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Playback: Mike Rubbo's 'Sad Song of Yellow Skin'

By Tina DiFeliciantonio

From Mike Rubbo's 'Sad Song of Yellow Skin'

I was an undergraduate when I saw Mike Rubbo's Sad Song of Yellow Skin and decided to become a documentary filmmaker. I felt as if a truck had blindsided me. After class, I could hardly catch my breath.

Twenty years later, I watched Sad Song of Yellow Skin for the second time. I didn't know if I was going to be disappointed because I didn't specifically recall what had moved me about the film. And that is exactly what captivates me now as a filmmaker: How can we take viewers on a nuanced journey of discovery and move audiences through texture and subtlety?

While I remembered Rubbo's film as a personal documentary, oddly enough, I did not recall so much narration. Conceptually, the idea of a middle-class white man commenting on a war-torn foreign land is a turn-off; the reality of its execution is a different matter. The quality of Rubbo's voice, combined with his exquisite writing, generates an intimacy between filmmaker, subject and viewer that is specific to the poetic "voice" of this film. As Rubbo verbally guides us through the sad chaos of Vietnam, it becomes clear that the visuals are the dominant storytelling element. Shot in 16mm film, the colors and textures have a vibrancy that celebrates the beauty of Vietnam, while mourning what it has become.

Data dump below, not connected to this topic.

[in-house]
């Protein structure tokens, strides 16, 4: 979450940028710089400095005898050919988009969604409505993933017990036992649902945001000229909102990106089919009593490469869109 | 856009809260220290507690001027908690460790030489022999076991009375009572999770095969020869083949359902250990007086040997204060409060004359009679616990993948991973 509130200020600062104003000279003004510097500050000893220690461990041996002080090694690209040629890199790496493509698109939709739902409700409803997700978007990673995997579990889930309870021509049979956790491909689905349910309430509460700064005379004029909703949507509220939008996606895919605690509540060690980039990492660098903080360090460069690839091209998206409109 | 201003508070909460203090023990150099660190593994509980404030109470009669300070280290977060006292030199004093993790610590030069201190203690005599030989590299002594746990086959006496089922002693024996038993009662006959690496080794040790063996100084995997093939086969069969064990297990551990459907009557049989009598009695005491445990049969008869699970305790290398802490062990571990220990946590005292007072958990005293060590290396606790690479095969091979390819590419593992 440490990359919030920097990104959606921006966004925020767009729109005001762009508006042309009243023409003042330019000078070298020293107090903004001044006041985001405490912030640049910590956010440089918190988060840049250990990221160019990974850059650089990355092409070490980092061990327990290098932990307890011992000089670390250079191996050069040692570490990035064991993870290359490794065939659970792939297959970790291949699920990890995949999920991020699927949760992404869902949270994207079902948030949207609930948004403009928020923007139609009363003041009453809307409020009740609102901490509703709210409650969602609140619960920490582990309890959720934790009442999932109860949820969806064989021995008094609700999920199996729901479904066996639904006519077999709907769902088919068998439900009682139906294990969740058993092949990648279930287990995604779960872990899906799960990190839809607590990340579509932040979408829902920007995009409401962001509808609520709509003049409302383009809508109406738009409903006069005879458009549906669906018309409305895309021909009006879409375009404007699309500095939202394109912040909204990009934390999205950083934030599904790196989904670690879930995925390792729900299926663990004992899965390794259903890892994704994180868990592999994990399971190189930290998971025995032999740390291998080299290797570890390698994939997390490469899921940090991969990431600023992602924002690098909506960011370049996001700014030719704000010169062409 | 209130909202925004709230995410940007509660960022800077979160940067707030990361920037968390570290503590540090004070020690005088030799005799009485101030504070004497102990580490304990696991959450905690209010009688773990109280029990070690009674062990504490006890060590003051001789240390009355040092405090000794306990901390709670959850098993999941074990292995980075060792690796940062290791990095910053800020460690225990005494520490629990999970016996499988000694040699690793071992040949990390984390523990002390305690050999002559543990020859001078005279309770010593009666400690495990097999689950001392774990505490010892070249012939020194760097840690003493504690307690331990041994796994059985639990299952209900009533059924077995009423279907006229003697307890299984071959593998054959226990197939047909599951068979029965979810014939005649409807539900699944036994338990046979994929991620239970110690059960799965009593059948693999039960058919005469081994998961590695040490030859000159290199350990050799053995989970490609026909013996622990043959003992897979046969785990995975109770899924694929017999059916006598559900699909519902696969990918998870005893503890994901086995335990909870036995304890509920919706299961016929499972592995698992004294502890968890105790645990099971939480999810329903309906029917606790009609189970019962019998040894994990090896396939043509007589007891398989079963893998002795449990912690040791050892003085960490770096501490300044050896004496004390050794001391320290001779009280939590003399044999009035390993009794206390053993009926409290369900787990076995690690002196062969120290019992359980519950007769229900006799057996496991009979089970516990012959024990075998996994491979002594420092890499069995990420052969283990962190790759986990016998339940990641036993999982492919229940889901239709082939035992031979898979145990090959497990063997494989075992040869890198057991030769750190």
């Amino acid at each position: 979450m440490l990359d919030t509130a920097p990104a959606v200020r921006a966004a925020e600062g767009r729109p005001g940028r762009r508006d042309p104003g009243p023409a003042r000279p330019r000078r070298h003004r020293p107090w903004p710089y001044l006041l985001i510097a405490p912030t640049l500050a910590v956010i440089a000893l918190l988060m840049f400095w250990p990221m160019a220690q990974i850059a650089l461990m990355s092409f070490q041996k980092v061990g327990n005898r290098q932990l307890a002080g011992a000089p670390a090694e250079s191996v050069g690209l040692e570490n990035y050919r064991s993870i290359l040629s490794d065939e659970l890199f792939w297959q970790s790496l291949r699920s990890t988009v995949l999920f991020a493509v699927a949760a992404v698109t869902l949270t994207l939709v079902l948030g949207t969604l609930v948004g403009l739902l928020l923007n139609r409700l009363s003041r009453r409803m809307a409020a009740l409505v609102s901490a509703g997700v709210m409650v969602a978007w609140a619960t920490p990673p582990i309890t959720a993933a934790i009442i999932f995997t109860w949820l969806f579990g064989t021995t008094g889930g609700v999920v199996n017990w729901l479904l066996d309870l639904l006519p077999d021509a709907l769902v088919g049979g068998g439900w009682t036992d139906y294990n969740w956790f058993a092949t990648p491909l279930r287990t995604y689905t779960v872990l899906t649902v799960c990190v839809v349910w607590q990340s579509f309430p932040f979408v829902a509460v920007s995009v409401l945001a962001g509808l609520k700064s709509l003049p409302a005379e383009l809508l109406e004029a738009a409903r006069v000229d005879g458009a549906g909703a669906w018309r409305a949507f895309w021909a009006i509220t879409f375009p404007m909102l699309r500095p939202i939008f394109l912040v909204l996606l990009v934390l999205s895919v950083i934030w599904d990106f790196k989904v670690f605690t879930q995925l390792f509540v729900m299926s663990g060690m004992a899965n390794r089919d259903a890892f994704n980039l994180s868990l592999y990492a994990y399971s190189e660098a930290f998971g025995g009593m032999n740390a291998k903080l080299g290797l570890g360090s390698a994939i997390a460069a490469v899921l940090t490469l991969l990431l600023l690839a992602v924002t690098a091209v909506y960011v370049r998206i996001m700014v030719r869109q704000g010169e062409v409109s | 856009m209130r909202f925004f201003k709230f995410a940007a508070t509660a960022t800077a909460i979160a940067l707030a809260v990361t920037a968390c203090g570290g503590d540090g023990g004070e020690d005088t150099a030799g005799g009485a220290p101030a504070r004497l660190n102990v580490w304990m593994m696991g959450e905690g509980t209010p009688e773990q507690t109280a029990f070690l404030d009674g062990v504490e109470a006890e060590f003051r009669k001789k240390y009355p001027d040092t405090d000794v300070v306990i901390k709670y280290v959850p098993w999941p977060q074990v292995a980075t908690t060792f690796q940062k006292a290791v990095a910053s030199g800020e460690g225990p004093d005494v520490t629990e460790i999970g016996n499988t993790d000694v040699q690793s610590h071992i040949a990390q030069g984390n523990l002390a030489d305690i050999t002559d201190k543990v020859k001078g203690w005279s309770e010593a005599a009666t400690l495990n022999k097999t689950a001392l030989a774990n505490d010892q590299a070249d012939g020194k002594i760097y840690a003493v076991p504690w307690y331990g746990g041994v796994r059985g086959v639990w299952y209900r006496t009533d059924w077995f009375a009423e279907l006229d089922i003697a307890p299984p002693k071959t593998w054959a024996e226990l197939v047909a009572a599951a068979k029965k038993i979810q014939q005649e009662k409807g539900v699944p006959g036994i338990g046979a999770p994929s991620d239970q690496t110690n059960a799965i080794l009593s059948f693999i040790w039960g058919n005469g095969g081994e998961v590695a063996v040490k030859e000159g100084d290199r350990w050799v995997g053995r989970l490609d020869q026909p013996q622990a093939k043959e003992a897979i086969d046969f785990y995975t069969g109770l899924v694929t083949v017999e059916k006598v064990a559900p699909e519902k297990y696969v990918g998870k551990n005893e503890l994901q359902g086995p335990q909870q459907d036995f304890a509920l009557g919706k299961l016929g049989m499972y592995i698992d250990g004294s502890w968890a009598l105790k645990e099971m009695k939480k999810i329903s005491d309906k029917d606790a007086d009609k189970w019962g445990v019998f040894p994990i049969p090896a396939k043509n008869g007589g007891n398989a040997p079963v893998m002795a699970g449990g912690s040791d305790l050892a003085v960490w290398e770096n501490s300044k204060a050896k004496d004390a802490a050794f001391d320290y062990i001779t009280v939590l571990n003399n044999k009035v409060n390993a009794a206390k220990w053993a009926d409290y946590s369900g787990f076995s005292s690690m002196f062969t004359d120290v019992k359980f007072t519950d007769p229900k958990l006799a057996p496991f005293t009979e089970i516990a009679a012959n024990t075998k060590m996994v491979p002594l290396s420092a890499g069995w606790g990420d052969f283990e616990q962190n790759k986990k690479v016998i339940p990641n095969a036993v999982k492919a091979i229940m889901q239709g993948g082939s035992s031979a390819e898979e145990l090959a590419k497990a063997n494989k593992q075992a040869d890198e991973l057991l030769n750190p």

There is something about Sad Song of Yellow Skin that touches the soul and allows the viewer to feel the struggle of a people trying to survive the dehumanizing degradation of war. Exploring the consequences of America's participation in the Vietnam War, Rubbo visits with the people who live on the fringe of battle in Saigon, a place swollen with refugees and orphans. Rubbo weaves together a rich tapestry of characters: the shoeshine kids-young orphaned boys who do what it takes to survive; the seven "bar" girls who don't consider themselves Vietnamese, since they "belong" to foreigners; an opium-addicted mother who dies leaving two young children behind; and the "Coconut Monk," a Ghandi-like figure living on an island in the Mekong delta, who employs rituals to bring peace to his divided country. 

Rubbo cuts in shots of American GIs looking for a "good time" on the streets of Saigon and television images of President Nixon. While potentially didactic and heavy-handed, the film somehow works in Rubbo's sure hands. Toward the end of the film a writer from Dispatch, the underground news agency that broke the story of the My Lai Massacre, admits to merely being able to skim the surface of Vietnam. Rubbo uses this, ever so subtly, as an opportunity to confess the limitations of his own film. It is Rubbo's honesty and self-awareness as a filmmaker that makes Sad Song of Yellow Skin such a moving commemoration of the people of Vietnam.

Sad Song of Yellow Skin won Britain's prestigious Flaherty Award. Popular with the anti-war movement during the 1970s, the film was projected onto the outer wall of the 1972 Republican Convention in Miami as Nixon was being chosen to lead the Republicans to the presidency.


Tina DiFeliciantonio graduated from Stanford University (Rubbo's alma mater) with the Emmy Award-winning Living With AIDS (1986), her master's thesis film. She went on to direct and produce a number of character-driven social issue docs with her partner Jane C. Wagner, including the Sundance Grand Jury Prize-winning film Girls Like Us, which also won a National Emmy. Having just completed a documentary special for the Sci Fi Channel, she is in production with a film for the Sundance Channel and in development on a new project for HBO.